But, after the Nazis took power, new laws decreed that Jews and Gentiles end contacts. Even so, Mr. Grimm says that his father, a butcher, secretly killed his animals in a kosher fashion to keep up a clandestine Jewish trade, since many of his Gentile customers were too poor to pay cash. Synagogue Torched in 1938

''The atmosphere between the Jews and Christians was good,'' said Karl Philipp, a schoolteacher who came to the village in 1933. ''But many of the Jews didn't seem to grasp what was happening outside. I remember Norbert Jericho asking me if he could join the Hitler Youth.''

The first Jews were deported from Schopfloch in 1936, taken during the night to the railroad station by Nazi paramilitary thugs. And on Nov. 9, 1938, the infamous Crystal Night, Nazis set fire to Schopfloch's synagogue.

The flames were quickly extinguished, to prevent them from spreading to adjacent houses. But the persecution of the remaining Jews intensified. Mr. Philipp recalls one man who was paraded through the streets with his hands manacled and wearing a sandwich board that read ''I am a Jewish pig'' because he had spoken to a Christian girl.

''I remember Samuel Herz saying that he would give up half his wealth if he could die in Schopfloch,'' said Mr. Philipp, who has written a small history of the village. Mr. Herz did not get his wish. Except for a handful who escaped to Palestine, Argentina and America, the Jews of Schopfloch were deported and put to death at Flossenb"urg or other Nazi camps. No Memorial for the Jews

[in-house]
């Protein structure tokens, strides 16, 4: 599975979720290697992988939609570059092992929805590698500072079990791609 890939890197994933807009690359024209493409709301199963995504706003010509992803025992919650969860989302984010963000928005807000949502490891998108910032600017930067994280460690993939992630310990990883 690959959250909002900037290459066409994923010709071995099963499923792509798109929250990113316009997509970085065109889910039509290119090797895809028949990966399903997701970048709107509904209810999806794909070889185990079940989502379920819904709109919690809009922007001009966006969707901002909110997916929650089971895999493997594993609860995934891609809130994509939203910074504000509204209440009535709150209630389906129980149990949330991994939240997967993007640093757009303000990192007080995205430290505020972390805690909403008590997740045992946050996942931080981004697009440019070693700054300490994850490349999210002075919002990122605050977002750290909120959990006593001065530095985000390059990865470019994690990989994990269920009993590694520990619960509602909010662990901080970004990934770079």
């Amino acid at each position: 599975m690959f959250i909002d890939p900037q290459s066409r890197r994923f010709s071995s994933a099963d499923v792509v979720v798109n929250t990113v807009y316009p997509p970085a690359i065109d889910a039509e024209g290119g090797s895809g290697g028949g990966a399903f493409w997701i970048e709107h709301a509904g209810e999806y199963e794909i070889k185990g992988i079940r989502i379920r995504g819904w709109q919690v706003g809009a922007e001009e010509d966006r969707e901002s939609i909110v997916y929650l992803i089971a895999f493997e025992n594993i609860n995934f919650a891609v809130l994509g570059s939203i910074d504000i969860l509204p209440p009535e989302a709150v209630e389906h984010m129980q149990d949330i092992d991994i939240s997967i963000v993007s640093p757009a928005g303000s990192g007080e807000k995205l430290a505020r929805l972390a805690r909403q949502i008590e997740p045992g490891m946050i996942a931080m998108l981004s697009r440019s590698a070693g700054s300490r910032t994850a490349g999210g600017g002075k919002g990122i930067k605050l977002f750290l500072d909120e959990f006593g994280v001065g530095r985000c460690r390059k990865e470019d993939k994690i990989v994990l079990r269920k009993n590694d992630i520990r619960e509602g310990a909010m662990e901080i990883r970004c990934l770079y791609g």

The people of Schopfloch seem to have dealt with this past the way many Germans have, by not thinking about it too much. At the town hall, there is a framed memorial to the sons of Schop floch who fell in World War II. There is no memorial to Samuel Herz and the others.

Older people like Mr. Grimm still refer to the big houses once owned by the Jews - distinctive because of their roofs beveled at the tops - by their former owners' names. A young couple is renovating the interior of the half-timbered building on Bahnhofstrasse that was the Hebrew school. A gap between two buildings across the street shows where the synagogue once stood. With support from the small Jewish population of Munich, Mayor Hofmann oversees the maintenance of the sprawling Jewish cemetery in Schop floch, which lies on a gentle slope amid a stand of thin trees. During the war, members of the Hitler Youth overturned some gravestones, but they were righted after 1945.